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    ObjectivesThis study examined the performance of percent aggregate plaque volume (%APV), which represents cumulative plaque volume as a function of total vessel volume, by coronary computed tomography angiography (CTA) for identification of ischemic lesions of intermediate stenosis severity.BackgroundCoronary lesions of intermediate stenosis demonstrate significant rates of ischemia. Coronary CTA enables quantification of luminal narrowing and %APV.MethodsWe identified 58 patients with intermediate lesions (30% to 69% diameter stenosis) who underwent invasive angiography and fractional flow reserve. Coronary CTA measures included diameter stenosis, area stenosis, minimal lumen diameter (MLD), minimal lumen area (MLA) and %APV. %APV was defined as the sum of plaque volume divided by the sum of vessel volume from the ostium to the distal portion of the lesion. Fractional flow reserve ≀0.80 was considered diagnostic of lesion-specific ischemia. Area under the receiver operating characteristic curve and net reclassification improvement (NRI) were also evaluated.ResultsTwenty-two of 58 lesions (38%) caused ischemia. Compared with nonischemic lesions, ischemic lesions had smaller MLD (1.3 vs. 1.7 mm, p = 0.01), smaller MLA (2.5 vs. 3.8 mm2, p = 0.01), and greater %APV (48.9% vs. 39.3%, p < 0.0001). Area under the receiver operating characteristic curve was highest for %APV (0.85) compared with diameter stenosis (0.68), area stenosis (0.66), MLD (0.75), or MLA (0.78). Addition of %APV to other measures showed significant reclassification over diameter stenosis (NRI 0.77, p < 0.001), area stenosis (NRI 0.63, p = 0.002), MLD (NRI 0.62, p = 0.001), and MLA (NRI 0.43, p = 0.01).ConclusionsCompared with diameter stenosis, area stenosis, MLD, and MLA, %APV by coronary CTA improves identification, discrimination, and reclassification of ischemic lesions of intermediate stenosis severity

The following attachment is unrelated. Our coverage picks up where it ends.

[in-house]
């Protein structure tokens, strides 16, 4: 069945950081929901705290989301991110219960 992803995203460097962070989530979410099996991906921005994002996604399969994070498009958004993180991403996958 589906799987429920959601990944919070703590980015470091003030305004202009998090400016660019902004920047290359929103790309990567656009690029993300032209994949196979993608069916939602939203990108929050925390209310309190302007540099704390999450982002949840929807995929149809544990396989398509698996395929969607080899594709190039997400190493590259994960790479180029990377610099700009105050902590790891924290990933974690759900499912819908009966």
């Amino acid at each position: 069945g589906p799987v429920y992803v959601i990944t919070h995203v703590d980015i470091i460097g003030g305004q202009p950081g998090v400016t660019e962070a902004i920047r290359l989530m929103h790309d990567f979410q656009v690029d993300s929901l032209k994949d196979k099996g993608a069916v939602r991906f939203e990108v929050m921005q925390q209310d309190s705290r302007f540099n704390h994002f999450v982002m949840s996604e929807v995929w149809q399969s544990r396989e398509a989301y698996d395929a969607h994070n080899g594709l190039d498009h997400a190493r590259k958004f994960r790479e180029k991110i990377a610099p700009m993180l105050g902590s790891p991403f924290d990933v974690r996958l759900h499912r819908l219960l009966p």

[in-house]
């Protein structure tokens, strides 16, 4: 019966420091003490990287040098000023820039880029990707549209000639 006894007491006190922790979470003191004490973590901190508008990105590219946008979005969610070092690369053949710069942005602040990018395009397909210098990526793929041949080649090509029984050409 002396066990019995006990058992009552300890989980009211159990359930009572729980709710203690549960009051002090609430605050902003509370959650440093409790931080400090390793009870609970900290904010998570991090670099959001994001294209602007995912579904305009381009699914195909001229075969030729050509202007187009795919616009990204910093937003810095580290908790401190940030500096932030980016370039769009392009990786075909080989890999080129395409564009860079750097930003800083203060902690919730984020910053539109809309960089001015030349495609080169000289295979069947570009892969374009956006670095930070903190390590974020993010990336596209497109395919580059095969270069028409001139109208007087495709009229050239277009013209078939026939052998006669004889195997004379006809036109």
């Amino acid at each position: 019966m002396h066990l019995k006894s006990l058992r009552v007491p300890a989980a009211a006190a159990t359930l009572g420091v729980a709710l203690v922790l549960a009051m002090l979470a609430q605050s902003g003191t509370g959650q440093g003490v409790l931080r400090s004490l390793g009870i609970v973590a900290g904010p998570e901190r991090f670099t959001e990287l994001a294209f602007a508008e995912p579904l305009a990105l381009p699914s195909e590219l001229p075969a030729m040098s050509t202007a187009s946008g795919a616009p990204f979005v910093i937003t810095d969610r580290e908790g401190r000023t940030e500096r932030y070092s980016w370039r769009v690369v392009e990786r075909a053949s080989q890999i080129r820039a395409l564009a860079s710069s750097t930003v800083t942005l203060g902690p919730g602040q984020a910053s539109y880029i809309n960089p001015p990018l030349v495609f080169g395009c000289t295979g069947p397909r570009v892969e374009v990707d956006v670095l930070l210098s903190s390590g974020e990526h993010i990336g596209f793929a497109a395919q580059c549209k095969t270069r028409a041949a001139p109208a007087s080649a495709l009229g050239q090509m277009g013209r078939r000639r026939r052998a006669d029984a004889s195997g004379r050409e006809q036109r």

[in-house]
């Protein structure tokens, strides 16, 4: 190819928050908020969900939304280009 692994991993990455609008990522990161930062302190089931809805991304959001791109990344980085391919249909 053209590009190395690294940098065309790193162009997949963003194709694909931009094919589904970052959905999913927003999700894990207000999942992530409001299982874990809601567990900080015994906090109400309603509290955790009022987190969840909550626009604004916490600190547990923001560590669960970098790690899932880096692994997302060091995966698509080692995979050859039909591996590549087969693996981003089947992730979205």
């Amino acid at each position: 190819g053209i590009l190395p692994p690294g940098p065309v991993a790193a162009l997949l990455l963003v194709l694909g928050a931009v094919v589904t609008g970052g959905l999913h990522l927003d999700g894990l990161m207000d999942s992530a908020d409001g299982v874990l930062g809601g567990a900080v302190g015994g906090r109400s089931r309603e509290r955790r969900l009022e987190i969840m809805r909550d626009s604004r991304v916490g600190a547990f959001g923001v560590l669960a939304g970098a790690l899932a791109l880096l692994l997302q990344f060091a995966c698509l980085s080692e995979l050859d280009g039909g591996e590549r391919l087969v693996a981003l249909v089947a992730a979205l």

Emphysema distribution and diffusion capacity predict emphysema progression in human immunodeficiency virus infection

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    Background Chronic obstructive pulmonary disease (COPD) and emphysema are common amongst patients with human immunodeficiency virus (HIV). We sought to determine the clinical factors that are associated with emphysema progression in HIV. Methods 345 HIV-infected patients enrolled in an outpatient HIV metabolic clinic with \uf42 chest computed tomography scans made up the study cohort. Images were qualitatively scored for emphysema based on percentage involvement of the lung. Emphysema progression was defined as any increase in emphysema score over the study period. Univariate analyses of clinical, respiratory, and laboratory data, as well as multivariable logistic regression models, were performed to determine clinical features significantly associated with emphysema progression. Results 17.4% of the cohort were emphysema progressors. Emphysema progression was most strongly associated with having a low baseline diffusion capacity of carbon monoxide (DLCO) and having combination centrilobular and paraseptal emphysema distribution. In adjusted models, the odds ratio (OR) for emphysema progression for every 10% increase in DLCO percent predicted was 0.58 (95% confidence interval [CI] 0.41-0.81). The equivalent OR (95% CI) for centrilobular and paraseptal emphysema distribution was 10.60 (2.93-48.98). Together, these variables had an area under the curve (AUC) statistic of 0.85 for predicting emphysema progression. This was an improvement over the performance of spirometry (forced expiratory volume in 1 second to forced vital capacity ratio), which predicted emphysema progression with an AUC of only 0.65. Conclusion Combined paraseptal and centrilobular emphysema distribution and low DLCO could identify HIV patients who may experience emphysema progression